Climate change has been at the top of the agenda for many years, with its effects being both startlingly visible and slowly insidious in nature. But how will global warming affect future generations? This piece seeks to analyze the potential outcomes, from the drastic effects of extreme weather events, to the long-term implications of gradual, but irreversible, changes in temperature.
Immediate changes are already being noticed by those living in areas most susceptible to global warming impacts, like communities adjacent to rivers, coasts and other areas prone to flooding. These communities are feeling the brunt of more regular and powerful storms, hurricanes, and floods. Storms are a natural phenomenon, but due to increased temperatures and sea-level rise, their magnitude has been amplified and they have become more destructive. Not only are these events causing significant monetary losses due to loss of life and infrastructures across the world, but they are also causing people to displace, changing the cultural and social fabric of the affected areas. Some researchers have even gone so far as to suggest that global warming may cause a refugee crisis of unprecedented proportions in many countries.
The lethal combination of extreme weather events and higher sea levels threaten the island nations, many of which are situated at depths of merely a few meters from the sea. Large-scale migrations are projected and leave many of these small countries, as well as some of their inhabitants, exposed to the risk of having to abandon their home. According to a study published in Nature in 2019, sea levels are projected to rise by up to one meter by 2100 due to global warming, should the current emissions trends remain unchanged. This could lead to coastal cities disappearing and the displacement of hundreds of millions of people.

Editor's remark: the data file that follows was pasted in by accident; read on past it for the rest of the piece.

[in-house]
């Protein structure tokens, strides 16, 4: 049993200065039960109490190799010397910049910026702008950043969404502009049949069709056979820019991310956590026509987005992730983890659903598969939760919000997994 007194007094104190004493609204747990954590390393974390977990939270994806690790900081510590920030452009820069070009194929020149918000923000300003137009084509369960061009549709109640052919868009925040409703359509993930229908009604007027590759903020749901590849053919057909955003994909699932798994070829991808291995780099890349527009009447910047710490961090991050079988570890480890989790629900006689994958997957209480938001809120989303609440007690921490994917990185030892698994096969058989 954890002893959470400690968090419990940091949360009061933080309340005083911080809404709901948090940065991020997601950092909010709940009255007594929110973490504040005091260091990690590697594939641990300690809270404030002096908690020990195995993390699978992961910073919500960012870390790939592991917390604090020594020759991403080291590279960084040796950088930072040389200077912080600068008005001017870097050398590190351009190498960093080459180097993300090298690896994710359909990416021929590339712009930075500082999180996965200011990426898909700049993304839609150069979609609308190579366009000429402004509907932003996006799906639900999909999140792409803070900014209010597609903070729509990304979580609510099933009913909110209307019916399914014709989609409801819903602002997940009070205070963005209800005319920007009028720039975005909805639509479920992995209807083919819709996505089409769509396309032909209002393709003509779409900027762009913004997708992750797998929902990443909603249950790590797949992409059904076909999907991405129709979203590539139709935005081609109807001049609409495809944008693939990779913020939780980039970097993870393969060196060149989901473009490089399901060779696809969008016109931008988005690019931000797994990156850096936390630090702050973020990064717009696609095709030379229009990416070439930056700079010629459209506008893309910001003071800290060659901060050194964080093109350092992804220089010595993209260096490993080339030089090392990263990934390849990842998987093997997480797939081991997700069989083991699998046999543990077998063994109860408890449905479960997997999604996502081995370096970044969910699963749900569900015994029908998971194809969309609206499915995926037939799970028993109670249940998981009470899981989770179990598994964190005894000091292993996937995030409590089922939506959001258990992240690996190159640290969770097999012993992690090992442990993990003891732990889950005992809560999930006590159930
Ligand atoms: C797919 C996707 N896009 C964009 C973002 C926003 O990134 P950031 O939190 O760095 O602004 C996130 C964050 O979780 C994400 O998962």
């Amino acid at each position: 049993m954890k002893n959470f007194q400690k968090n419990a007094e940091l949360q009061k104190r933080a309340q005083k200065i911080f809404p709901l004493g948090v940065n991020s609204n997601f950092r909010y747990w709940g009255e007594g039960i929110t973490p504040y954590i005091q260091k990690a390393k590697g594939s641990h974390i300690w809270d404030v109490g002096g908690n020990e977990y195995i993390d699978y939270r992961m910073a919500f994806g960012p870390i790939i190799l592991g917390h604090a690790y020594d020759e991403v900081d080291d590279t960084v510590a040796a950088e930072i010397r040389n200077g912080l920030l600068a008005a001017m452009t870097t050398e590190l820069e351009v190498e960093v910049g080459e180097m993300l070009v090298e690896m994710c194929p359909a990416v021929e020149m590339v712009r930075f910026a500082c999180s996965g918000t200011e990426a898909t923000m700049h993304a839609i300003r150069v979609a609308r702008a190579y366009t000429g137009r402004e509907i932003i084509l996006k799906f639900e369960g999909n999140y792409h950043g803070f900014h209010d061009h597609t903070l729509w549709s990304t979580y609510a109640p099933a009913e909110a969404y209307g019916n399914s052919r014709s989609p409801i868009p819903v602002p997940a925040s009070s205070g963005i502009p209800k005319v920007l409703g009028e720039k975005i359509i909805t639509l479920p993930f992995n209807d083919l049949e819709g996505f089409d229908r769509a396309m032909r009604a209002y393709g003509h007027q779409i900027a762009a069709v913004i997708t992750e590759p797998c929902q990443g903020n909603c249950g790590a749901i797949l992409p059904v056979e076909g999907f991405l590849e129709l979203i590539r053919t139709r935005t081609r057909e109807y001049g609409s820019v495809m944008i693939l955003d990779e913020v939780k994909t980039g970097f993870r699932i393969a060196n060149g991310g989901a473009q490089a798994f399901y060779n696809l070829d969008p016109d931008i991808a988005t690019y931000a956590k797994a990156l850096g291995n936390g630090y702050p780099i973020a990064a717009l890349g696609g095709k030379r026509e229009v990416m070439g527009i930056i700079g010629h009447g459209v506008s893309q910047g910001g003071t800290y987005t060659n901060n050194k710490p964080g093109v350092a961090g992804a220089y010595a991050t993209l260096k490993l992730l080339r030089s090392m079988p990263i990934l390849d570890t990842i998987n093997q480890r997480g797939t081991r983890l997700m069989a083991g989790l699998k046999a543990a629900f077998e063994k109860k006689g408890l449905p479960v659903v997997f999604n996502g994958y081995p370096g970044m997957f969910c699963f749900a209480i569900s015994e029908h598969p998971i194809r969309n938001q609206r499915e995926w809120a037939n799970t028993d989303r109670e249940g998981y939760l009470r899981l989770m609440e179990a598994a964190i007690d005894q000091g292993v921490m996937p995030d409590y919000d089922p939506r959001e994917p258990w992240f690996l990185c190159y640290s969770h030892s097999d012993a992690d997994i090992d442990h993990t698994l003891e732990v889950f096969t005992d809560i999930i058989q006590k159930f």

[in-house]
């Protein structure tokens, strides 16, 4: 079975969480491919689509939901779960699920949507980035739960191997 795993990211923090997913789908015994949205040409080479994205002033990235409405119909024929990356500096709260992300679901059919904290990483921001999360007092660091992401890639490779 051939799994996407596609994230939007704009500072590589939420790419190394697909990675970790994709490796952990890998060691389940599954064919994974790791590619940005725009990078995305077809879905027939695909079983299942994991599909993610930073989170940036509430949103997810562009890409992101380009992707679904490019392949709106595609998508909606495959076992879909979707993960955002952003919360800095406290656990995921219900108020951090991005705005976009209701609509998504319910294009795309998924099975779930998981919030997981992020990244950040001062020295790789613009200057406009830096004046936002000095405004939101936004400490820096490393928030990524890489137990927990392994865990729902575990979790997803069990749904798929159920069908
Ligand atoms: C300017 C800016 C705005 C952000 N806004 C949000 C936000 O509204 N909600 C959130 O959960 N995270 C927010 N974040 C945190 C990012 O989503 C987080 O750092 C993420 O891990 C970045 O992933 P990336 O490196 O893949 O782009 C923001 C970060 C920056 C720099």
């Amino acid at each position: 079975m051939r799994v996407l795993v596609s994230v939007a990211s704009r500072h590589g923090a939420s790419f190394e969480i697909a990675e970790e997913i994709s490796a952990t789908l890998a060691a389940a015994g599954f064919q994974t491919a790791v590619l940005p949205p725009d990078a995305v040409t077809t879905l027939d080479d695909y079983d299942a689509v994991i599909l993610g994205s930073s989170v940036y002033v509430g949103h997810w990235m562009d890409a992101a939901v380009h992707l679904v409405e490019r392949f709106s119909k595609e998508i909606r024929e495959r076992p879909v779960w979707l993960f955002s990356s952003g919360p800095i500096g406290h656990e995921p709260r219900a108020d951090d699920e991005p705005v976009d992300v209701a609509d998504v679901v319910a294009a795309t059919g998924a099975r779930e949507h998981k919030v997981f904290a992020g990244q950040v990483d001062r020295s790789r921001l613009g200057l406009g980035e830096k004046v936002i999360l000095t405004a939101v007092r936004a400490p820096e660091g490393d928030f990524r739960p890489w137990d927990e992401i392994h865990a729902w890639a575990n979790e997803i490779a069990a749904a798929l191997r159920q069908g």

In addition to this alarming immediacy, there is also the potential threat of unexpected consequences of global warming associated with significant, and slow, long-term changes in regional climates. According to a 2020 report commissioned by the World Health Organization, global warming-induced changes in climate, such as increased temperatures or altered hydrological cycles, may lead to the emergence or enhancement of certain vector-borne diseases such as malaria, dengue and Zika. This could have significant consequences on the health of future generations, and the loss of agricultural land due to extreme weather events and rising sea levels could potentially lead to food shortages and malnutrition.
Finally, despite the urgency and the dire implications for future generations, governments and decision-makers have been too slow to act. Changes in emissions policies, support for renewable energy sources, and other measures are still far from reaching consensus. For instance, the Paris Agreement was enshrined in law in Europe, but the official US withdrawal from the Paris Agreement has quashed hopes of global greenhouse gas emissions reduction targets being reached.
These alarming climate scenarios suggest that drastic changes are needed to improve the eco-systems of the world and to protect the future generations of life on earth. It is necessary for international organizations and governments to come together to invest in renewable energy sources and support environmentally-friendly initiatives. Companies should also take part in these efforts, especially by embracing a no-waste policy and improving the sustainability of their operations. Scientific research has also been critical, providing policymakers with accurate and predictive data to help make informed decisions. Despite the progress that has already been made, much more needs to be done to reverse the impacts of global warming on the planet and its inhabitants.